News from the Department of Pharmacy

Greta Hultqvist receives SEK 1M from the Alzheimer's Foundation


Greta Hultqvist, Associate Professor and researcher in Protein drug design, receives a SEK 1 million grant from the Alzheimer's Foundation. "My goal is for my research to contribute to future treatments, and with new protein drugs we can make a big impact," says Greta Hultqvist.

Greta Hultqvist, Associate Professor, Uppsala University
Greta Hultqvist, Associate Professor, Uppsala University

The World Health Organization WHO classifies dementia as one of the world's biggest health problems. Over 55 million people are affected and the number is expected to have tripled by the year 2050. The Alzheimer's Foundation provides financial support for research aimed at preventing and combating dementia, and is now allocating SEK 1 million to Greta Hultqvist, Associate Professor at the Department of Pharmacy.

“This grant that makes me both proud and happy. The Alzheimer's Foundation was the first organisation that dared to invest in me when I was a young postdoc, and has continued to support me for many years. It gives me security to dig deeper into my research and is essential for me to be able to move on,” says Greta Hultqvist.

During Alzheimer's disease, the amyloid beta protein aggregates into clumps that damage the brain's nerve cells and cause impaired memory. Healthcare still lacks effective treatments, but in 2021 Greta Hultqvist presented a specially designed antibody that binds at least 40 times stronger to the harmful aggregates than previously known antibodies. In addition, the new antibody binds to the smallest clumps, by many experts considered to be the most dangerous.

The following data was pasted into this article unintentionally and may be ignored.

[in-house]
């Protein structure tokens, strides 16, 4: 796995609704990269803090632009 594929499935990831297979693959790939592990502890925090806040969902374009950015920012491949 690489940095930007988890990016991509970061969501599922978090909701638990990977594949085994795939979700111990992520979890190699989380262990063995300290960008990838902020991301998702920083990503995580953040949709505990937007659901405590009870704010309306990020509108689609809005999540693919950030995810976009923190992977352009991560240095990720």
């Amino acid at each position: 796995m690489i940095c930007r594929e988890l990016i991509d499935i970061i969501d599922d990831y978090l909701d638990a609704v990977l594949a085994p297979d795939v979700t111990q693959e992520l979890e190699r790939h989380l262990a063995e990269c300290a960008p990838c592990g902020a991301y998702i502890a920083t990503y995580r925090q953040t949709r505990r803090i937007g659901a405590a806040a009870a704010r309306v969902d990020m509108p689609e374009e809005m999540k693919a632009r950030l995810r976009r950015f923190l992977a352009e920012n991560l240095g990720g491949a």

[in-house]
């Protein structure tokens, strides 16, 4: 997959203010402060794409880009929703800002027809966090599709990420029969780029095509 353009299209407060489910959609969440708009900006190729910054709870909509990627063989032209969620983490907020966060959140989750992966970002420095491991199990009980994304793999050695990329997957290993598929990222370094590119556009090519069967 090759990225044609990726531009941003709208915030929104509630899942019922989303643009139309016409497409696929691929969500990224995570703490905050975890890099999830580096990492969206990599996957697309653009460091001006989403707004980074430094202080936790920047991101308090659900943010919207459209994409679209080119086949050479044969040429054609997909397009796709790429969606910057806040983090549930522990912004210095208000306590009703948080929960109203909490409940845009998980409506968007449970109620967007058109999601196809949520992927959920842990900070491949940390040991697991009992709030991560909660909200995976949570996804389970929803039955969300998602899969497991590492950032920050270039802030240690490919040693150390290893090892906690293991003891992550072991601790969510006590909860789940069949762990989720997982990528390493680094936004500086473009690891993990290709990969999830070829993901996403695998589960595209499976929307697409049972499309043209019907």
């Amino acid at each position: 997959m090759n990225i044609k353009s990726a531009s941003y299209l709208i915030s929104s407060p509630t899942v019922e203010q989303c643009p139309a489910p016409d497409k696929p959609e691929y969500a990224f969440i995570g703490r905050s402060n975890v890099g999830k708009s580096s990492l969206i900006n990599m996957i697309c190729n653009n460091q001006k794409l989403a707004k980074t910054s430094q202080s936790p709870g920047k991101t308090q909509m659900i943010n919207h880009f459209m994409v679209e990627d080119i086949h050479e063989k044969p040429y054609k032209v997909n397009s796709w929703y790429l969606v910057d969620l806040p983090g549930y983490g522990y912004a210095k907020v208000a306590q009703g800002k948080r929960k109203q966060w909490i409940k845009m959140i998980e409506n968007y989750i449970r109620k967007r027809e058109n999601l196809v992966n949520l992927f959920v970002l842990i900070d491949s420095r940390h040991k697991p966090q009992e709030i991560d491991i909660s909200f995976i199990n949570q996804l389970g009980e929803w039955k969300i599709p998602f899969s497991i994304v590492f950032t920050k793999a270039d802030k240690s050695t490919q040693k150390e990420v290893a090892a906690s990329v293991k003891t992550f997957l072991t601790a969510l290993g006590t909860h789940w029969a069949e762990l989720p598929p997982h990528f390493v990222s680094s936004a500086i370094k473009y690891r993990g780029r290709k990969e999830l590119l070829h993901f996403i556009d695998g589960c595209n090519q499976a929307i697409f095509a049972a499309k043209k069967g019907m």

Greta Hultqvist's research“Other antibodies that are tested on patients bind relatively strongly to larger clumps, but hardly at all to the small clumps that are equally toxic and more mobile. This is due to an excessive distance between the two arms of the antibody that it uses to it bind aggregates. Thus, we have developed a new antibody format with shorter distance between the arms, and our results are very promising,” says Greta Hultqvist.

Already in autumn 2020, the research team launched a new protein transporter with the capacity to take the peptide hormone somatostatin into the brain, where it activates the body's breakdown of amyloid beta, which in turn stop and reverse the development of Alzheimer's disease in mice.

“My goal is for my research to contribute to future treatments. With new protein drugs, I am convinced that we can increase the breakdown of amyloid-beta. We won't be able to reverse the disease but we can make sure that it doesn't get worse. If detected in time, it can make a big difference.”


  • 44 million people worldwide are estimated to live with Alzheimer's disease.
  • Finland is most severely affected, Sweden is in seventeenth place and just over 110,000 diagnosed cases.
  • Neurodegenerative diseases are currently the fastest growing cause of death globally with an acute need for effective treatments.



Greta Hultqvist, Associate Professor
Department of Pharmacy

text: Magnus Alsne, Alzheimer's Foundation, photo: private

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Last modified: 2023-09-12